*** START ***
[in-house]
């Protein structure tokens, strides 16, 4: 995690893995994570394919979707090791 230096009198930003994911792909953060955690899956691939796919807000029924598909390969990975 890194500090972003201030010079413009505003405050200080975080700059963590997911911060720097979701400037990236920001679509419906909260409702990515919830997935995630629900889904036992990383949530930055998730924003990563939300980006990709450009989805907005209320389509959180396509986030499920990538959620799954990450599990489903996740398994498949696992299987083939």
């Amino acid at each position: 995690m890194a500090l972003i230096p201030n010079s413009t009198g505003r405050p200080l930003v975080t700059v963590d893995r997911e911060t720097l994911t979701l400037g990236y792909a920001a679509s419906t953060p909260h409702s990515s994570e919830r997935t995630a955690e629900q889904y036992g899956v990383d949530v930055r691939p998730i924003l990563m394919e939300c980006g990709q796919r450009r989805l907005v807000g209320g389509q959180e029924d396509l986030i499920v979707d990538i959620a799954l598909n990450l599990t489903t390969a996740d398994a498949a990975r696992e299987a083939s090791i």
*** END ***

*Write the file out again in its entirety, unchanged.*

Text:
[in-house]
């Protein structure tokens, strides 16, 4: 995690893995994570394919979707090791 230096009198930003994911792909953060955690899956691939796919807000029924598909390969990975 890194500090972003201030010079413009505003405050200080975080700059963590997911911060720097979701400037990236920001679509419906909260409702990515919830997935995630629900889904036992990383949530930055998730924003990563939300980006990709450009989805907005209320389509959180396509986030499920990538959620799954990450599990489903996740398994498949696992299987083939």
């Amino acid at each position: 995690m890194a500090l972003i230096p201030n010079s413009t009198g505003r405050p200080l930003v975080t700059v963590d893995r997911e911060t720097l994911t979701l400037g990236y792909a920001a679509s419906t953060p909260h409702s990515s994570e919830r997935t995630a955690e629900q889904y036992g899956v990383d949530v930055r691939p998730i924003l990563m394919e939300c980006g990709q796919r450009r989805l907005v807000g209320g389509q959180e029924d396509l986030i499920v979707d990538i959620a799954l598909n990450l599990t489903t390969a996740d398994a498949a990975r696992e299987a083939s090791i």